Since its inception, applicants based in the United States have filed the largest numbers of PCT applications every year, filing nearly 57,000 international patent applications in 2017 alone. But, since the early 2000s, there has been a marked increase in the use of the PCT in Asian countries and, in particular, phenomenal growth in its use by applicants from China. Since 2003, China has posted PCT annual growth rates of more than 10 per cent. And in 2017, China became the second largest user of the system, nudging Japan into third place (see p.4). At current growth rates, it looks set to become the PCT’s top user by 2020.
“The rapid rise in Chinese use of the international patent system shows that innovators there are increasingly looking outward, seeking to spread their original ideas into new markets as the Chinese economy continues its rapid transformation,” noted WIPO Director General Francis Gurry when releasing 2017 data on WIPO’s filing and registration services in March 2018. “This is part of a larger shift in the geography of innovation, with half of all international patent applications now originating in East Asia,” he explained.
The PCT is an excellent example of multilateral work sharing and cooperation in the field of intellectual property (IP). It involves the active collaboration of more than 100 national and regional patent offices which, together with WIPO, move the applications through the PCT procedure in line with the Treaty’s requirements.
The PCT system also relies heavily on the engagement of both applicants and their legal representatives. The positive impact of the system on the process of seeking international patent protection is widely recognized within the IP legal community. For example, T. David Reed, former Senior Patent Advisor at Procter and Gamble Company, a major PCT user, once summed up the PCT as “the greatest advance in foreign patent practice and patent portfolio management since the Paris Convention came into force in 1883.”
At its core, the PCT addresses two very real needs and this is the key to its remarkable success. On the one hand, it offers applicants a practical tool to assist them in seeking patent protection in international markets. And on the other hand, for the patent offices of PCT member countries, it serves as an effective work-sharing platform and creates opportunities to generate efficiency gains in processing international patent applications.
The partnership of national and regional patent offices of PCT member countries has also been central to the PCT’s success. Their engagement, insights and experiences, along with feedback from users, has enabled the system to evolve and respond to practical real-world needs. That, coupled with a dedicated international team of support staff, both at WIPO’s headquarters and within the patent offices of member countries, has made it possible for the PCT to become recognized as a reliable and high-quality service provider.
From the outset, as noted in the Treaty’s Preamble, the desire “to foster and accelerate the economic development of developing countries,” has been integral to the PCT’s vision and evolution. Today, developing and least developed countries make up the bulk of the PCT’s membership. Each of these countries benefits from technical support from WIPO both in terms of enabling them to navigate and use the PCT and more generally to support the development of national IP systems. Also, certain patent applicants from these countries can benefit from a 90 percent reduction for one of the main PCT-related filing fees. These countries can also benefit from the technical information that flows through the PCT system, especially, with respect to international applications that do not ultimately seek patent rights in those jurisdictions, and thereby become part of the public domain in those countries.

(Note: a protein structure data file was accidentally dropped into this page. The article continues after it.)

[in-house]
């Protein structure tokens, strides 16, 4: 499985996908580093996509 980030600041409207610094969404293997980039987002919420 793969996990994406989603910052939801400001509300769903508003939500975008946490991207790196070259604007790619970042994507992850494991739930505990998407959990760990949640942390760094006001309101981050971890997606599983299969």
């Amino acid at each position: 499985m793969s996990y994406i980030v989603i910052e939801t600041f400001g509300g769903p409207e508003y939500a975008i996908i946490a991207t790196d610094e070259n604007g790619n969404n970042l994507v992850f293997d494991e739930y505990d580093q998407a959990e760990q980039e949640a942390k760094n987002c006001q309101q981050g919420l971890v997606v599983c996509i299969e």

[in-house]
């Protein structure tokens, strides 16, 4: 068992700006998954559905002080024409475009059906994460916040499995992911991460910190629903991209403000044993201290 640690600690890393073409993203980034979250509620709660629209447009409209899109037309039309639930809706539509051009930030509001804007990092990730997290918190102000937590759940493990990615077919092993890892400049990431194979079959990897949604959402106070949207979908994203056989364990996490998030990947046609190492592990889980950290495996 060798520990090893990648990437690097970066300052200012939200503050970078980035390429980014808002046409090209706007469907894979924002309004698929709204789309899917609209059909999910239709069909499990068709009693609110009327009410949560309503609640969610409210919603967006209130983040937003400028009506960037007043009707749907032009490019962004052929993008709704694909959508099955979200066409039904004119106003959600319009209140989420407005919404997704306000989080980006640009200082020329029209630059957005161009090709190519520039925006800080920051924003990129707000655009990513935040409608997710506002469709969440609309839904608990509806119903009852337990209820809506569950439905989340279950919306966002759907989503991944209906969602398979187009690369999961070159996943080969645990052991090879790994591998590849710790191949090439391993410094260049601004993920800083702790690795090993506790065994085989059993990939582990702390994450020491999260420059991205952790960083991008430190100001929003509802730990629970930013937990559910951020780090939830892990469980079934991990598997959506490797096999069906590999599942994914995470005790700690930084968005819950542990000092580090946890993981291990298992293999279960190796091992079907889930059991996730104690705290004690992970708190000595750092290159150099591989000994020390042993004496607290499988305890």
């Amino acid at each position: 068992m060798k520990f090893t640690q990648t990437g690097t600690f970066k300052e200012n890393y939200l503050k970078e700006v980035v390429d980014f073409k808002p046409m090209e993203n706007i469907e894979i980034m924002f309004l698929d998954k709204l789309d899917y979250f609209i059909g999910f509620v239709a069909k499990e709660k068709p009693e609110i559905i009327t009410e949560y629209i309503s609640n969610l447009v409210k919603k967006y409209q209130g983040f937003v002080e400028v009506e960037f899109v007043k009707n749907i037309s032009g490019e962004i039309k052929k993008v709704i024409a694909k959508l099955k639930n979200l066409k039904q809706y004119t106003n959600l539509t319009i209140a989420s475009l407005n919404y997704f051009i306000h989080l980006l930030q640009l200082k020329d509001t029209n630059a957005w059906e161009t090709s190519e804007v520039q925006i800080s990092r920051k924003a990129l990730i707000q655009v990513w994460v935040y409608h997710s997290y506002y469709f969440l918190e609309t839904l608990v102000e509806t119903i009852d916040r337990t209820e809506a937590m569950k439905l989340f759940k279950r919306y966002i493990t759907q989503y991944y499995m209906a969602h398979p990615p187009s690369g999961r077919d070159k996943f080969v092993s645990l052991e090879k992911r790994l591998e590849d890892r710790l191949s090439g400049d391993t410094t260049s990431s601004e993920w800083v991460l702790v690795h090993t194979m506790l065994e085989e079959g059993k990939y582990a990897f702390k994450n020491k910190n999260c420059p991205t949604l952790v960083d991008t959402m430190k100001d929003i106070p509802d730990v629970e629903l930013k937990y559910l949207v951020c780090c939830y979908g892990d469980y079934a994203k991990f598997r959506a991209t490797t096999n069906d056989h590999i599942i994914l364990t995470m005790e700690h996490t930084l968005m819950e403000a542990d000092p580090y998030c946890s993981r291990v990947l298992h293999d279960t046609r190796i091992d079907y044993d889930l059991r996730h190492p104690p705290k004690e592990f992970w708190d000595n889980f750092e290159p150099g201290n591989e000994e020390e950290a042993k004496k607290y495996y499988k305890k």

The PCT has come a long way in the past four decades and has recorded many notable achievements. But there is still much to achieve to ensure it continues to support “innovation, investment and development,” as foreseen by its founders. That is why, together with its partners, the PCT is continuing to push ahead to improve its services, for the benefit of all stakeholders.
Some fifteen months ago, at the time of the publication of the three millionth international patent application under the PCT, WIPO Director General Francis Gurry published a document entitled The PCT System – an Overview of Possible Future Directions and Priorities . The overview provides policymakers with “food for thought” on the broad directions and priorities for future work to further improve the PCT for the benefit of users and IP offices alike.
“The key to future improvements [in the PCT] lies in putting renewed emphasis on the ‘Cooperation’ aim which underpins the Treaty,” Mr. Gurry wrote. “In the view of the International Bureau, it is now mainly up to the Contracting States and the national and regional Offices which perform roles under the Treaty to put further life into that ‘Cooperation’ aim with a view towards making the PCT system fully effective as a tool to support innovation, investment and development that those same Contracting States designed it to be,” he added.
In light of the PCT’s remarkable success over the past 40 years, and with the ongoing constructive collaboration of all stakeholders, we can look to the future with some optimism, confident in the fact that the PCT will remain “fit for purpose” for many decades to come.
The WIPO Magazine is intended to help broaden public understanding of intellectual property and of WIPO’s work, and is not an official document of WIPO. The designations employed and the presentation of material throughout this publication do not imply the expression of any opinion whatsoever on the part of WIPO concerning the legal status of any country, territory or area or of its authorities, or concerning the delimitation of its frontiers or boundaries. This publication is not intended to reflect the views of the Member States or the WIPO Secretariat. The mention of specific companies or products of manufacturers does not imply that they are endorsed or recommended by WIPO in preference to others of a similar nature that are not mentioned.